Based on the most recent data, New Jersey’s equine industry, composed predominately of pleasure breeds, accounts for an estimated 176,000 total acres of farmland, 96,000 of which are directly related to equine operations and 78,000 devoted to pasture and hay production. The 2007 Equine Industry Study by Rutgers University shows $4 billion in equine related assets with $582 million of that value the value of the animals. The industry has a total economic impact of $1.1 billion annually.
As part of its efforts to support the equine industry, the New Jersey Department of Agriculture administers numerous disease control programs to help keep horses healthy. The Department is a leader in the research on West Nile Virus and its work has been used throughout the world to develop programs that address the disease.
New breeder programs have been established for standardbreds and thoroughbreds. The Equine Science center continues its research, and the NJ Equine Advisory Board continues to bolster promotion and education efforts that stimulate interest, attract new owners, and create career opportunities in the equine industry.
As one of the most progressive equine states New Jersey offers racing as well as riding trails, rodeos, active 4-H and handicapped riding programs as well as many horse shows and competitions.
The Horse Park of New Jersey continues to grow and has become one of the largest equestrian venues in the Eastern United States. In 2007 the Horse park hosted one hundred and twenty-one days of activities as well as the Garden State Standardbred Sale and three international events highlighted by the Jersey Fresh CCI**/CCI*** (Contours Complete International) three day event which then served as a final selection trial for the 2008 Pan American Equestrian Games where the team was the Gold Medal winner.
8.1 Ensure Horse Health
61) STRATEGY - Work with horse owners to assure awareness of disease threats and animal safety. Continue working to protect the health of horses from the immediate threat of devastating and economically damaging diseases.
62) STRATEGY – Work with Rutgers University to continue development of a state-of-the-art research facility for its Equine Science Center. As an example the cost-effective techniques for nutrient and waste management ensuring compatible co-existence of horse farms in urban and suburban environments, developed by the Equine Science Center, is also proving be critical to other livestock industries.
8.2 Promote the Industry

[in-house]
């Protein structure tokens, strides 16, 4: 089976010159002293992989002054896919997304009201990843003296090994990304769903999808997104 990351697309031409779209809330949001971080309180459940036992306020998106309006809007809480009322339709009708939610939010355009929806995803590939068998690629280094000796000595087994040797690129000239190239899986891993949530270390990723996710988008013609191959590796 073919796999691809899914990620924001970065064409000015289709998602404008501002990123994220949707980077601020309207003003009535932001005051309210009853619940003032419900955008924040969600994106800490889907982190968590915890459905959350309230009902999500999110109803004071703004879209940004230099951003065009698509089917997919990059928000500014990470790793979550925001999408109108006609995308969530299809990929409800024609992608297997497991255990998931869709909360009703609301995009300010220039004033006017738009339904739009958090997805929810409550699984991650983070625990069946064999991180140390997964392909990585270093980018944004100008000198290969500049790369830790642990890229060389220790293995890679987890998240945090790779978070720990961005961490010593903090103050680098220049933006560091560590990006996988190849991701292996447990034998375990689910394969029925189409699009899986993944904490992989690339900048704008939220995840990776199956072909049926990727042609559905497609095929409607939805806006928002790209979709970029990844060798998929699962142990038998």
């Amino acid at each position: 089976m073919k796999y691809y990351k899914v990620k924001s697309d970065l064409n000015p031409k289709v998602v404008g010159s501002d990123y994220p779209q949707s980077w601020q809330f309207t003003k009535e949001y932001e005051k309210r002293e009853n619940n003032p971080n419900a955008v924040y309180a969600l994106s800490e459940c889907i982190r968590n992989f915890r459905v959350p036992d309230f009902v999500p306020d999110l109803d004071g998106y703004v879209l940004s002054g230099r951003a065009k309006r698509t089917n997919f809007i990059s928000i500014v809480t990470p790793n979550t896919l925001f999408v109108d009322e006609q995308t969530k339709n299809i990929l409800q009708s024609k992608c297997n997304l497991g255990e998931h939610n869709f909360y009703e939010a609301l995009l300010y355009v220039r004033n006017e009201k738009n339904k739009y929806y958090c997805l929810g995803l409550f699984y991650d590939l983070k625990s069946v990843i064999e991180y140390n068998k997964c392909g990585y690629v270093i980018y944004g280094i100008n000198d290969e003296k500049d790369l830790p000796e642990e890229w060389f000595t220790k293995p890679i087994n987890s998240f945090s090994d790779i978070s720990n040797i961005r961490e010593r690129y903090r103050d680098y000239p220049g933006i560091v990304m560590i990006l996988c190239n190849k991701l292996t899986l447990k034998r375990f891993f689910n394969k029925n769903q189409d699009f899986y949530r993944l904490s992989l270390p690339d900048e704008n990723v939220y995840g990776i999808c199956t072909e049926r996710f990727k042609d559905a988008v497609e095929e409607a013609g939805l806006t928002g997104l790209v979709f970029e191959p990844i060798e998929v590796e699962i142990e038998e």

63) STRATEGY - Work to implement the recommendations of the Department’s “Focus on New Jersey’s Horse Racing Industry” report and seek to augment purse values, increase track attendance, and improve the industry’s supportive infrastructure.
64) STRATEGY – Continue to host Olympic caliber events, training clinics, horse shows, festivals, industry meetings and auction sales, and to promote the state’s many quality venues and prestige events.
65) STRATEGY – Continue to improve the New Jersey equine website highlighting the sectors of New Jersey’s Equine Industry activities. The website will improve coordination of all equine activities in the state and feature schedules of events, horseback riding trails and other industry related activities.
66) STRATEGY - Bolster promotion and education of the pleasure horse and racing industries to increase interest and work to stimulate new owners and create career opportunities. Re-design the New Jersey All Breed Horse Show to bring new people into the program and make it more user-friendly for owners and breeders of pleasure horses statewide
67) STRATEGY Continue working with youth programs to establish new 4-H clubs to expand the interest in standard bred racing and work with computer based programs for the Boy Scouts Horsemanship and Animal Science Badges and for the Girl Scouts including Horse Fan, Horse Sense, and Horse Rider.
68) STRATEGY – The Jersey bred logo will be promoted and work will continue on strengthening the Jersey Bred brand and logo.
8.3 Improve Right to Farm Protection
69) STRATEGY – Promote and create general awareness of the development of Equine AMP (Agricultural Management Practices), which was adopted by the State Agriculture Development Committee in 2008, to allow for increased right-to-farm protection for New Jersey’s equine industry.